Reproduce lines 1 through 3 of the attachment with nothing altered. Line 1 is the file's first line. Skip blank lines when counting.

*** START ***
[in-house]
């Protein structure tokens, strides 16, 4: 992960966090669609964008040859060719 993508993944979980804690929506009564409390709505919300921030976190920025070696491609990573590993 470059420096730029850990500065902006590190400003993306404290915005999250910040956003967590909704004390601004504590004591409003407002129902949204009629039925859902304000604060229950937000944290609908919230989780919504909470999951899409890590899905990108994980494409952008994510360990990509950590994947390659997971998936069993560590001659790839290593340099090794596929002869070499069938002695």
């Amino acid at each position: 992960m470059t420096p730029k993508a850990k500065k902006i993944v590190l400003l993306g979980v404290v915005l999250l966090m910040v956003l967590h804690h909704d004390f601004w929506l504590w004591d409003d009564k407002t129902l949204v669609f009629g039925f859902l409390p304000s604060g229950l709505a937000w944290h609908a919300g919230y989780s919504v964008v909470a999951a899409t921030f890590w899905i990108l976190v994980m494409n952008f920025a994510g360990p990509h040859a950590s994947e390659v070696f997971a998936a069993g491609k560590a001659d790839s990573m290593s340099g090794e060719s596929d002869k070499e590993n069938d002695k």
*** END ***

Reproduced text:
[in-house]
């Protein structure tokens, strides 16, 4: 992960966090669609964008040859060719 993508993944979980804690929506009564409390709505919300921030976190920025070696491609990573590993 470059420096730029850990500065902006590190400003993306404290915005999250910040956003967590909704004390601004504590004591409003407002129902949204009629039925859902304000604060229950937000944290609908919230989780919504909470999951899409890590899905990108994980494409952008994510360990990509950590994947390659997971998936069993560590001659790839290593340099090794596929002869070499069938002695």
């Amino acid at each position: 992960m470059t420096p730029k993508a850990k500065k902006i993944v590190l400003l993306g979980v404290v915005l999250l966090m910040v956003l967590h804690h909704d004390f601004w929506l504590w004591d409003d009564k407002t129902l949204v669609f009629g039925f859902l409390p304000s604060g229950l709505a937000w944290h609908a919300g919230y989780s919504v964008v909470a999951a899409t921030f890590w899905i990108l976190v994980m494409n952008f920025a994510g360990p990509h040859a950590s994947e390659v070696f997971a998936a069993g491609k560590a001659d790839s990573m290593s340099g090794e060719s596929d002869k070499e590993n069938d002695k």